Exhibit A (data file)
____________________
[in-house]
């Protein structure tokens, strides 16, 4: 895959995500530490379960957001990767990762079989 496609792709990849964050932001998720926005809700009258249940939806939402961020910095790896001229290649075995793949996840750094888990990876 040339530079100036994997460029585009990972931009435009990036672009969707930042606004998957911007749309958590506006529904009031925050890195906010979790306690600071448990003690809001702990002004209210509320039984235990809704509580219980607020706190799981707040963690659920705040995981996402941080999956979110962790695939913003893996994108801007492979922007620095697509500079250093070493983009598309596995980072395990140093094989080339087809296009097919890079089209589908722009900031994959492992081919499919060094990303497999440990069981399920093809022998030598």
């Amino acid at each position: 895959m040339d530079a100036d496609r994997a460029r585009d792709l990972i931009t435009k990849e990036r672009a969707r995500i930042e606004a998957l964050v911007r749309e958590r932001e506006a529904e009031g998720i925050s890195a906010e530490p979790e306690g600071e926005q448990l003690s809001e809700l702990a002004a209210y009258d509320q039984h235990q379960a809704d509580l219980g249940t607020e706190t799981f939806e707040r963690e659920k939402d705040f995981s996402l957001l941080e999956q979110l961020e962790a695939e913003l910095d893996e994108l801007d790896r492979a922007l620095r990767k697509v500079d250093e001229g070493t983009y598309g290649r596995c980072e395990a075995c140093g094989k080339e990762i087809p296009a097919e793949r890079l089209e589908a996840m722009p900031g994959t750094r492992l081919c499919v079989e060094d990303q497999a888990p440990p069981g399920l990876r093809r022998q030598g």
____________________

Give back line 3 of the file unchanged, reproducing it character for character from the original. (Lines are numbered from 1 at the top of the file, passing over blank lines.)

């Amino acid at each position: 895959m040339d530079a100036d496609r994997a460029r585009d792709l990972i931009t435009k990849e990036r672009a969707r995500i930042e606004a998957l964050v911007r749309e958590r932001e506006a529904e009031g998720i925050s890195a906010e530490p979790e306690g600071e926005q448990l003690s809001e809700l702990a002004a209210y009258d509320q039984h235990q379960a809704d509580l219980g249940t607020e706190t799981f939806e707040r963690e659920k939402d705040f995981s996402l957001l941080e999956q979110l961020e962790a695939e913003l910095d893996e994108l801007d790896r492979a922007l620095r990767k697509v500079d250093e001229g070493t983009y598309g290649r596995c980072e395990a075995c140093g094989k080339e990762i087809p296009a097919e793949r890079l089209e589908a996840m722009p900031g994959t750094r492992l081919c499919v079989e060094d990303q497999a888990p440990p069981g399920l990876r093809r022998q030598g």